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Apparently, the French have purchased two ferries that can transport cars, but the Newfoundland side needs upgrades to handle the boarding traffic. Part of the charm of St. Pierre will be lost with a car ferry since the cars on the island were shipped in from overseas. It was neat to see all the little Peugeots and Renaults on the streets.

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As the name suggests, there are two main islands. The smaller one is Île de Saint-Pierre, but most people live there. It also contains the main town of St. Pierre. Miquelon would have been good for hiking, but due to our short time and the foggy and rainy weather we chose to stay in St. Pierre.

We took a tour around the island of St. Pierre. I did not take many photographs since it was quite foggy.
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Afterwards we walked up and down the streets. The houses are painted in bright colours like St. John’s but with a slightly different twist or should I say stripes?
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Île aux Marins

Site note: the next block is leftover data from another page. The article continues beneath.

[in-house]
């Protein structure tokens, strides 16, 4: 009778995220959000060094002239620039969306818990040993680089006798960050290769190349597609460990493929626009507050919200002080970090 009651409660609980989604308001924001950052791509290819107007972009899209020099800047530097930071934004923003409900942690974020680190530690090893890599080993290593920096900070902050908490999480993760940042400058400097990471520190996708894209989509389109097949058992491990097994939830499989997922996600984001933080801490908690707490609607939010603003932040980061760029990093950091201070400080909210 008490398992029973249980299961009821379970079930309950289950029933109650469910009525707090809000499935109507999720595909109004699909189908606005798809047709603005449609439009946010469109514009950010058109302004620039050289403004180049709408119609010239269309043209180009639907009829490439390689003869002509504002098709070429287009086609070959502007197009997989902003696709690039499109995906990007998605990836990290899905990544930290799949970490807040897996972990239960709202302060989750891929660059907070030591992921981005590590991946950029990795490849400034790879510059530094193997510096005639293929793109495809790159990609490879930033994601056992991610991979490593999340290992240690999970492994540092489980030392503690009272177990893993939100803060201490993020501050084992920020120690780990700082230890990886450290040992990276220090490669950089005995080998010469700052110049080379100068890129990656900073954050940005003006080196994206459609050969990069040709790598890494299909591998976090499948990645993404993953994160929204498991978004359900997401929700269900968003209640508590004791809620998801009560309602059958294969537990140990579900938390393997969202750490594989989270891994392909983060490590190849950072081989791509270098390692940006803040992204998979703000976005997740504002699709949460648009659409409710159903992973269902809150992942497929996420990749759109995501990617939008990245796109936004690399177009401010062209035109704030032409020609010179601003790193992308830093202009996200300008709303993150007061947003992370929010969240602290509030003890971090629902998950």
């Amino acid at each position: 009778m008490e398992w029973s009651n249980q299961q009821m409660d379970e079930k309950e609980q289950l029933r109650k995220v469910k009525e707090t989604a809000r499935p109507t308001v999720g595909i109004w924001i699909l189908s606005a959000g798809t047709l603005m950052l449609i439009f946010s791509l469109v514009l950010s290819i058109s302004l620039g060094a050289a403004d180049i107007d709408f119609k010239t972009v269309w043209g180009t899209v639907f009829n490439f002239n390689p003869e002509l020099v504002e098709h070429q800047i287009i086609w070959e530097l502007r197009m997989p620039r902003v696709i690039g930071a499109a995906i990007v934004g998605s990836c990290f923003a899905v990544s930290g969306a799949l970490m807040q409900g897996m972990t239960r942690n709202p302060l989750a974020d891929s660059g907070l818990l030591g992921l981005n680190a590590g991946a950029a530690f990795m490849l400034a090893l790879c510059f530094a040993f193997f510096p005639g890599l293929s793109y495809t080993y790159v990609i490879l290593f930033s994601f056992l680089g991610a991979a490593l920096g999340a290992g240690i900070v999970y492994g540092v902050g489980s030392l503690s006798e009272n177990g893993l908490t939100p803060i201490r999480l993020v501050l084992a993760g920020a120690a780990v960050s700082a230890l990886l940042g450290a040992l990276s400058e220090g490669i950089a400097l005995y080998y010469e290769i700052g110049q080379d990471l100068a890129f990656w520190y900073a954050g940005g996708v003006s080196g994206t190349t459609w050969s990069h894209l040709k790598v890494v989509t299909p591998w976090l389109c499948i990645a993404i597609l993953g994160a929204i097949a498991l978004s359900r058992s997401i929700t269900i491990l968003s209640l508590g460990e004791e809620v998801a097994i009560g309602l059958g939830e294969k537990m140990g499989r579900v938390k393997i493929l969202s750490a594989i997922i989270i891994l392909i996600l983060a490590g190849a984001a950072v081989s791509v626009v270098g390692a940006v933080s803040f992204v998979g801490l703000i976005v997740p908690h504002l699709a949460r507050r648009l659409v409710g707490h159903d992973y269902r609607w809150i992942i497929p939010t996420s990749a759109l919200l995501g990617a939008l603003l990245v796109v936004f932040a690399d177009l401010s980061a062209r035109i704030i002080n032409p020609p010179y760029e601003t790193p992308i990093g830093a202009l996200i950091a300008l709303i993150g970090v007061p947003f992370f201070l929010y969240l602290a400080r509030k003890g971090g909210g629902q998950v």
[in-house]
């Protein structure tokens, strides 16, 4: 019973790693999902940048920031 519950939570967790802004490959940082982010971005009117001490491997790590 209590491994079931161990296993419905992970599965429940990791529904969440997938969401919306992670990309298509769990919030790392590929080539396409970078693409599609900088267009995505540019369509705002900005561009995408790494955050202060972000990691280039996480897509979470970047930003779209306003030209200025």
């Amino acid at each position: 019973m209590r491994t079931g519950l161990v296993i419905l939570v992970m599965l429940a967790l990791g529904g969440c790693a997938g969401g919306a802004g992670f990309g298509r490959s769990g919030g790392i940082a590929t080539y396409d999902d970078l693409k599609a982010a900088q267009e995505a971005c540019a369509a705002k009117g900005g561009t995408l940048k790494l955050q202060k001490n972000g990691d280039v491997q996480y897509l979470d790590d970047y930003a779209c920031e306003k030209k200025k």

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I was fascinated with the little structures on the outside of the houses, basically covered entranceways. I learned that they are called tambours. They were originally seasonal structures. Owners were required by law to remove them during the warmer months. Eventually the law allowed them to be permanent.
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I was so taken with them that I made sure that our new addition in Pouch Cove had one.
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We stayed at the Hotel Robert. There was a good restaurant (French of course) next door. We dined next to two Frenchman (from mainland France, not St. Pierre) who happened to be sailing around the world. We saw them the next day on our walk.

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We visited the museum on our second day. There we learned that the islands big glory days were back during prohibition times when smuggling was a big business. The crates that brought the liquor ended up as part of the houses. The bottles were brought to the island in crates and removed for the boat ride to the United States. They seemed quite proud of their history as smugglers. The activity has carried on into recent history on a smaller scale with liquor heading the short distance to Canada. Alcohol is much less expensive than in Canada, thanks to Canada’s high taxes on alcoholic beverages.
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I thought I had a great shot when I saw these young women wearing berets. They looked quite French. Later we met them on the ferry. They were students on a school trip, so just tourists like us.

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Of course, I have to mention lighthouses. We walked to the Pointe aux Canons Lighthouse.
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In the distance we could see the Île aux Marins lighthouse. Until 1931 the island was named the Île aux Chiens, so from dogs to sailors.